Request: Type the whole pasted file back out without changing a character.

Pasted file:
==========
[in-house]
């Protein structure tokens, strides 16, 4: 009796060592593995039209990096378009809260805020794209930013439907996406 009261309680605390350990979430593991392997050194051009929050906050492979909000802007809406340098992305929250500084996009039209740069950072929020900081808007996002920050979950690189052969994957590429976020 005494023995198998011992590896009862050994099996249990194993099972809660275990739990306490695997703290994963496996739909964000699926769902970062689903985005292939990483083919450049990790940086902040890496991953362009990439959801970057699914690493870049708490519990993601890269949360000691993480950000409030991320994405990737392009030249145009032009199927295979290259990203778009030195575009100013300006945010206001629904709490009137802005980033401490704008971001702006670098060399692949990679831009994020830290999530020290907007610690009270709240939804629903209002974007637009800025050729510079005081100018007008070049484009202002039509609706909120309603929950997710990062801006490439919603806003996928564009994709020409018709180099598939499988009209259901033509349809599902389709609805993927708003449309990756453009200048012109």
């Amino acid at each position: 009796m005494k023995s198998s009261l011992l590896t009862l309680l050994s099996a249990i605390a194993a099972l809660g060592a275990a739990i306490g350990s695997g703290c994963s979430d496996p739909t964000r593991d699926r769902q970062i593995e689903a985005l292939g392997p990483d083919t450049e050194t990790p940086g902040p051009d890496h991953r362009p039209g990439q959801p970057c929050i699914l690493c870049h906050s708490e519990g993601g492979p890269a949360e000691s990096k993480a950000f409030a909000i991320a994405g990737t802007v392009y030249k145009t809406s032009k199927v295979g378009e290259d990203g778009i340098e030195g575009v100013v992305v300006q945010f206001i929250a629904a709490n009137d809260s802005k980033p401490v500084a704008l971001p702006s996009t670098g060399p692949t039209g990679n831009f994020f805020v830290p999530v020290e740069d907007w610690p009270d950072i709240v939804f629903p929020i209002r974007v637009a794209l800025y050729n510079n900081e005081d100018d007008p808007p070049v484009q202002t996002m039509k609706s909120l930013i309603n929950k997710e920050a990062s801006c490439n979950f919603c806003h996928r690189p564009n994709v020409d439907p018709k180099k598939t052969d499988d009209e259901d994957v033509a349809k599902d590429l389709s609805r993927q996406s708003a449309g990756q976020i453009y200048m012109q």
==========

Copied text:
[in-house]
């Protein structure tokens, strides 16, 4: 009796060592593995039209990096378009809260805020794209930013439907996406 009261309680605390350990979430593991392997050194051009929050906050492979909000802007809406340098992305929250500084996009039209740069950072929020900081808007996002920050979950690189052969994957590429976020 005494023995198998011992590896009862050994099996249990194993099972809660275990739990306490695997703290994963496996739909964000699926769902970062689903985005292939990483083919450049990790940086902040890496991953362009990439959801970057699914690493870049708490519990993601890269949360000691993480950000409030991320994405990737392009030249145009032009199927295979290259990203778009030195575009100013300006945010206001629904709490009137802005980033401490704008971001702006670098060399692949990679831009994020830290999530020290907007610690009270709240939804629903209002974007637009800025050729510079005081100018007008070049484009202002039509609706909120309603929950997710990062801006490439919603806003996928564009994709020409018709180099598939499988009209259901033509349809599902389709609805993927708003449309990756453009200048012109």
């Amino acid at each position: 009796m005494k023995s198998s009261l011992l590896t009862l309680l050994s099996a249990i605390a194993a099972l809660g060592a275990a739990i306490g350990s695997g703290c994963s979430d496996p739909t964000r593991d699926r769902q970062i593995e689903a985005l292939g392997p990483d083919t450049e050194t990790p940086g902040p051009d890496h991953r362009p039209g990439q959801p970057c929050i699914l690493c870049h906050s708490e519990g993601g492979p890269a949360e000691s990096k993480a950000f409030a909000i991320a994405g990737t802007v392009y030249k145009t809406s032009k199927v295979g378009e290259d990203g778009i340098e030195g575009v100013v992305v300006q945010f206001i929250a629904a709490n009137d809260s802005k980033p401490v500084a704008l971001p702006s996009t670098g060399p692949t039209g990679n831009f994020f805020v830290p999530v020290e740069d907007w610690p009270d950072i709240v939804f629903p929020i209002r974007v637009a794209l800025y050729n510079n900081e005081d100018d007008p808007p070049v484009q202002t996002m039509k609706s909120l930013i309603n929950k997710e920050a990062s801006c490439n979950f919603c806003h996928r690189p564009n994709v020409d439907p018709k180099k598939t052969d499988d009209e259901d994957v033509a349809k599902d590429l389709s609805r993927q996406s708003a449309g990756q976020i453009y200048m012109q």